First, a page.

Best yet test of Lorentz invariance
The more crucial a physical law is, the more important it is to keep testing it. One of the most important laws formulated in the last century or so is Albert Einsteinэs principle of invariance, which says that there is no preferred reference system or orientation in the universe.
A hypothetical violation of this principle might come about through the intervention of some not-yet-known force field.
The field would manifest itself by the simultaneous violation of three basic symmetries in nature, called CPT: charge conjugation (a symmetry which says that nature treats matter and antimatter alike), parity inversion (which says that nature cant differentiate between left and right), and time inversion (a symmetry which holds that movies of microscopic interactions should look alike even if you reverse the order running from front to back).
In other words, looking for violation of Lorentz invariance is equivalent to looking for violations of CPT invariance.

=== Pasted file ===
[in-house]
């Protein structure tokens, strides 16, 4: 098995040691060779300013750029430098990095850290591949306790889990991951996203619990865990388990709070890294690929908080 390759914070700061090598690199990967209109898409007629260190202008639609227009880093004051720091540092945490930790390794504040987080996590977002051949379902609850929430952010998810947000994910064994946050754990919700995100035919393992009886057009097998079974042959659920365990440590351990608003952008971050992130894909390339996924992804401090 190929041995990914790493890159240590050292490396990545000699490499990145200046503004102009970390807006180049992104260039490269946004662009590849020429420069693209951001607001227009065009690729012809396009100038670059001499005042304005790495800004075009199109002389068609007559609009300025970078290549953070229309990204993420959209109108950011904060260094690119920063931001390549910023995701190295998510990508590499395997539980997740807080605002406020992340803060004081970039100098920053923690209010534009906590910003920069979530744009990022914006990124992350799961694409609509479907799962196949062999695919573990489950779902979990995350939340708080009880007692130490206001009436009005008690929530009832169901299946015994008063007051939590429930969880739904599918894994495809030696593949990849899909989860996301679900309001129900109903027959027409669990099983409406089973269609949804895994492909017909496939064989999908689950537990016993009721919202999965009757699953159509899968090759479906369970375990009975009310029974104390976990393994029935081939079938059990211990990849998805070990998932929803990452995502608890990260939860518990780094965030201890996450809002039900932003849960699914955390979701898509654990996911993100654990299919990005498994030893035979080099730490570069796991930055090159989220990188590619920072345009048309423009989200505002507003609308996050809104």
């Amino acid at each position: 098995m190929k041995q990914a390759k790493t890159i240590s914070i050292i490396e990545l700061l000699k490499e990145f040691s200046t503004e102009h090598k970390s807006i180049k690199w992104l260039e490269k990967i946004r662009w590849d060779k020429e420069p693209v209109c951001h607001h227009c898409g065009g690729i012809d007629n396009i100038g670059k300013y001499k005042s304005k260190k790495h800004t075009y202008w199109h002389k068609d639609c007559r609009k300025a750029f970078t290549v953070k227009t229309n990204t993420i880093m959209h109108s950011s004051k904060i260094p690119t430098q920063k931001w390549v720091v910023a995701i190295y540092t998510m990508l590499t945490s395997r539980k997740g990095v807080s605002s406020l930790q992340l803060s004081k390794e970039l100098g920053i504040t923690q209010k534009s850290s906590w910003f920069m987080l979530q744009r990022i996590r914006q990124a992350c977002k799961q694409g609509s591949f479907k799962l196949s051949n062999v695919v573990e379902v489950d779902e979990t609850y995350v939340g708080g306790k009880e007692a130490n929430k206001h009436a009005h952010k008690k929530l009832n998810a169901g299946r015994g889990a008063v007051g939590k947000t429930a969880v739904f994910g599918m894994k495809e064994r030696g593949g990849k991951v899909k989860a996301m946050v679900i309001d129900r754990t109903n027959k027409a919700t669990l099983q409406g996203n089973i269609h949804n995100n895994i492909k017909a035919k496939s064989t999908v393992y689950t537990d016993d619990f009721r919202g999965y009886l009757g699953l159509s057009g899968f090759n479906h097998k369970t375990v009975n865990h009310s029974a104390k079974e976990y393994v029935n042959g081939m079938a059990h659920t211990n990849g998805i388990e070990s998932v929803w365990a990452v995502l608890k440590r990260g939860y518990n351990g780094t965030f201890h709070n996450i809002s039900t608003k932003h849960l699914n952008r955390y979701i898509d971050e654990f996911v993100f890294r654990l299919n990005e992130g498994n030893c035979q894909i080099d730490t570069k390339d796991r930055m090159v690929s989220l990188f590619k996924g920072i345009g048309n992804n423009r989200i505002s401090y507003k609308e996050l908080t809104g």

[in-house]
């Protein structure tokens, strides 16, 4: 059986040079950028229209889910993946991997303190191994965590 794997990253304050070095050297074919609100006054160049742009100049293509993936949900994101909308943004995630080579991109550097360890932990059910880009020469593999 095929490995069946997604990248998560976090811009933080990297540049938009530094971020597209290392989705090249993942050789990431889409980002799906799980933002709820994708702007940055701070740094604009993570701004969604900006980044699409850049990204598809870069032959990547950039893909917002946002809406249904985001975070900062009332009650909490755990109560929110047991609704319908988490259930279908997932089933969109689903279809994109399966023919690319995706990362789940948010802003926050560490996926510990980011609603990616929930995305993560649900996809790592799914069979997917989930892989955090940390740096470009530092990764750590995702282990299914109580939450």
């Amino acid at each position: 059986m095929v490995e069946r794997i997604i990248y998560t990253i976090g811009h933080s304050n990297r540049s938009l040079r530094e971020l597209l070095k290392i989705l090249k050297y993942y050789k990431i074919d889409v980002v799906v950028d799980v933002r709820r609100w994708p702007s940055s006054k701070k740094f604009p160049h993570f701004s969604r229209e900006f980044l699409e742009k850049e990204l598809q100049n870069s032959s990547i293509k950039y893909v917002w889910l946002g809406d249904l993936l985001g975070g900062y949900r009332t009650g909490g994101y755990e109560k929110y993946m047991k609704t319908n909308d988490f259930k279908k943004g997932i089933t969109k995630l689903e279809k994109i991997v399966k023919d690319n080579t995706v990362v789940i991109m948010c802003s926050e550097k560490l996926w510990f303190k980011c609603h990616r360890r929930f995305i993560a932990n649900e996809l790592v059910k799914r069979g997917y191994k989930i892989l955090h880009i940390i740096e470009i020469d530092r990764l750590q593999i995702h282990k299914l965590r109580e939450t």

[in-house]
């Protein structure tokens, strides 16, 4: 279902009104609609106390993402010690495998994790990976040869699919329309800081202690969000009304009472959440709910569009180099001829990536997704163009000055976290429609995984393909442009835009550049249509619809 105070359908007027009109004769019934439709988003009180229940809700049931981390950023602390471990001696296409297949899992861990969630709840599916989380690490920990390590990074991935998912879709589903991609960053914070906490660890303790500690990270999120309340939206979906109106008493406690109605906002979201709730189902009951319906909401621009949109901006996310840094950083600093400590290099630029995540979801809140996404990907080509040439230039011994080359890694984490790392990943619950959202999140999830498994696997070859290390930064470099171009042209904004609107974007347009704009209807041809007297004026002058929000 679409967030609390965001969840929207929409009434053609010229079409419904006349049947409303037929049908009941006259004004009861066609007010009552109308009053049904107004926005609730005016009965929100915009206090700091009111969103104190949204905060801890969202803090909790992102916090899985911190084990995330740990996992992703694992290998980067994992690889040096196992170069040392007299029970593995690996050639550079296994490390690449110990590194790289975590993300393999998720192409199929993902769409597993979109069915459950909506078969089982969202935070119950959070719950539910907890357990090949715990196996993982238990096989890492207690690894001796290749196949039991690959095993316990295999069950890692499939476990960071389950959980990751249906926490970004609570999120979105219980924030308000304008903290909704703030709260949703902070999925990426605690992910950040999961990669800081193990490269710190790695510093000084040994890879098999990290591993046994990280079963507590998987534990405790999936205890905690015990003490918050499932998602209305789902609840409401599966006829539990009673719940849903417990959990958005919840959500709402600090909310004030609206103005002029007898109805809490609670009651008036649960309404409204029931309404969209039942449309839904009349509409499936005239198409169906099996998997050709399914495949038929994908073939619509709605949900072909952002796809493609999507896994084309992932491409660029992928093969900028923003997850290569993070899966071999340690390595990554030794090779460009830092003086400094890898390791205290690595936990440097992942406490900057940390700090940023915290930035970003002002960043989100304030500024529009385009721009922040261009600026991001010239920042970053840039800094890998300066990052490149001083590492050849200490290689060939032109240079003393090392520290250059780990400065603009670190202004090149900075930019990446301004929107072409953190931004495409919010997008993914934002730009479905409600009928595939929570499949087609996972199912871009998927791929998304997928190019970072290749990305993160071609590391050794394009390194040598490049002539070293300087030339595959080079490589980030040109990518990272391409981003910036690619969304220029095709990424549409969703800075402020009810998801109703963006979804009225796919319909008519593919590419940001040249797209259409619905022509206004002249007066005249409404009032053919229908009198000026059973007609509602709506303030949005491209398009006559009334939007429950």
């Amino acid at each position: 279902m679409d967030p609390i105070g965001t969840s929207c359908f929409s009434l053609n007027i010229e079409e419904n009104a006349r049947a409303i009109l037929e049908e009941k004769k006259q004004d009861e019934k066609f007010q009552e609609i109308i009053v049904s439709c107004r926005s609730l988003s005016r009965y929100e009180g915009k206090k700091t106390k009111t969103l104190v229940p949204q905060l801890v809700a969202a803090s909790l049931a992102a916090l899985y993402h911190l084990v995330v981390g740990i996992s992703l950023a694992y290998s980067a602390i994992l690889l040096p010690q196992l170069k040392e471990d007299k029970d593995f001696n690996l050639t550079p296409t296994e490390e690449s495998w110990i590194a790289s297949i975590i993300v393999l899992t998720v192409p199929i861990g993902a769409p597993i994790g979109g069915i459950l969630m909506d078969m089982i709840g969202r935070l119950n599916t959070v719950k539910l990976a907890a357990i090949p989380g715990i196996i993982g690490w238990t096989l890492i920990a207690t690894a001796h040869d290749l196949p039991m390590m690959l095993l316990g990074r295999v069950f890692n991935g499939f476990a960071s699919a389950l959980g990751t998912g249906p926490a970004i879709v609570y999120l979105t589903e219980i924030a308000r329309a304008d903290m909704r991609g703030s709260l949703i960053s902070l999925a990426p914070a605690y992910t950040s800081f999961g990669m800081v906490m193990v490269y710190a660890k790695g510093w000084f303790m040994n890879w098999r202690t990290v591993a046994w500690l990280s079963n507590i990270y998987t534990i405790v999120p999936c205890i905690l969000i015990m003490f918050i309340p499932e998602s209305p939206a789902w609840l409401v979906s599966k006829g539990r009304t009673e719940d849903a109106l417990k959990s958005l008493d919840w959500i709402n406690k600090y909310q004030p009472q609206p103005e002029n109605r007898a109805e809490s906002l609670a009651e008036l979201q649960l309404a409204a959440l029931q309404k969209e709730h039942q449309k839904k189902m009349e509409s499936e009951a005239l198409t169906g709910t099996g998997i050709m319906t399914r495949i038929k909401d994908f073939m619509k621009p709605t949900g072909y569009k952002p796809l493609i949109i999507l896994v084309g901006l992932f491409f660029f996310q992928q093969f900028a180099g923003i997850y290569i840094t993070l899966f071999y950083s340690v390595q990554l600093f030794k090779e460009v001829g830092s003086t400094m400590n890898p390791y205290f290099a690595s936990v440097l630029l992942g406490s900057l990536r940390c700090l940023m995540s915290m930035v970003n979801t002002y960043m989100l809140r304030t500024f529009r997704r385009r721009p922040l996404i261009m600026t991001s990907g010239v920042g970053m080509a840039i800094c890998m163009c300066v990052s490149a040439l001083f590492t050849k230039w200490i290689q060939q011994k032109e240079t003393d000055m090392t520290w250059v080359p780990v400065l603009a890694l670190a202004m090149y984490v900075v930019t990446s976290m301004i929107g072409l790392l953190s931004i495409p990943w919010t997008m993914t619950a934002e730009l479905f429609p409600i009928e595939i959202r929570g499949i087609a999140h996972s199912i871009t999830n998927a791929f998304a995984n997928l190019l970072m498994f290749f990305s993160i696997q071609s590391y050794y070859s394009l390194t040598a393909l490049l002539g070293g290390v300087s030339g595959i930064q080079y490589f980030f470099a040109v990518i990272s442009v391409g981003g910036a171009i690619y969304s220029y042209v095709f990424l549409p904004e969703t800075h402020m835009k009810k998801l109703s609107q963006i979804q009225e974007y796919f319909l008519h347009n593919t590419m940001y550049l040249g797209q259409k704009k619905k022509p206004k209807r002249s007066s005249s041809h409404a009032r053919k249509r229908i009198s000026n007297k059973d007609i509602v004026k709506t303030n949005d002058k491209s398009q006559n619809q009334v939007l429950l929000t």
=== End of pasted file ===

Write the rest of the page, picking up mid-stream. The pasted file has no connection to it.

Michael Romalis and his colleagues at Princeton look for the faint magnetic influence the hypothetical field would have on matter by watching two species of atoms potassium and helium-3 which are contained in a rotating vessel.
The whole lab is of course attached to the Earth, which itself rotates daily and orbits the Sun. All of these motions, carefully accounted for, should leave behind a trace of a difference for the two atomic species if an extra field exists.
The result of the latest round of observations improves by a factor of 30 the constraint on the existence of the hypothetical Lorentz-violating field.
"This is a rather dramatic improvement in CPT and Lorentz tests," says Romalis. "Our new technique also has the potential for much larger improvements in the future, so there are more limits to come."
Michael Romalis will present the findings at Frontiers in Optics (FiO) 2010/Laser Science XXVI -- the 94th annual meeting of the Optical Society (OSA). The presentation, "New Limit on Lorentz and CPT Violation for Neutrons," will take place on Thursday, Oct. 28.
Provided by Optical Society of America